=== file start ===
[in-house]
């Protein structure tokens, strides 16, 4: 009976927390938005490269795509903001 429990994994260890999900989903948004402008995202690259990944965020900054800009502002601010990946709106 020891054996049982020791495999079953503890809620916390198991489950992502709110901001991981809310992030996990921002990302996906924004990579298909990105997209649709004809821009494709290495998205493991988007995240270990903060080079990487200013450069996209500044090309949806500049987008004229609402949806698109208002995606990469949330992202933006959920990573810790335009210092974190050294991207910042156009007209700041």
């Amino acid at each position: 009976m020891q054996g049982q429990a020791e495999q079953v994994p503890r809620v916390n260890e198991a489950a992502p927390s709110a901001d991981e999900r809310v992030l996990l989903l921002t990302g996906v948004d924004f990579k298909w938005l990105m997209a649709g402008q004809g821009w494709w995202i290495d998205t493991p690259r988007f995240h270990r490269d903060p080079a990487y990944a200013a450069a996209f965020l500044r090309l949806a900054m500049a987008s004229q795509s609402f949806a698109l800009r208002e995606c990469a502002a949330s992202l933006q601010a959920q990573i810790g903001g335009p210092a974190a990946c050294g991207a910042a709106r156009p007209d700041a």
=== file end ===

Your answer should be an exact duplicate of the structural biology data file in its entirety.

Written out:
[in-house]
């Protein structure tokens, strides 16, 4: 009976927390938005490269795509903001 429990994994260890999900989903948004402008995202690259990944965020900054800009502002601010990946709106 020891054996049982020791495999079953503890809620916390198991489950992502709110901001991981809310992030996990921002990302996906924004990579298909990105997209649709004809821009494709290495998205493991988007995240270990903060080079990487200013450069996209500044090309949806500049987008004229609402949806698109208002995606990469949330992202933006959920990573810790335009210092974190050294991207910042156009007209700041």
């Amino acid at each position: 009976m020891q054996g049982q429990a020791e495999q079953v994994p503890r809620v916390n260890e198991a489950a992502p927390s709110a901001d991981e999900r809310v992030l996990l989903l921002t990302g996906v948004d924004f990579k298909w938005l990105m997209a649709g402008q004809g821009w494709w995202i290495d998205t493991p690259r988007f995240h270990r490269d903060p080079a990487y990944a200013a450069a996209f965020l500044r090309l949806a900054m500049a987008s004229q795509s609402f949806a698109l800009r208002e995606c990469a502002a949330s992202l933006q601010a959920q990573i810790g903001g335009p210092a974190a990946c050294g991207a910042a709106r156009p007209d700041a």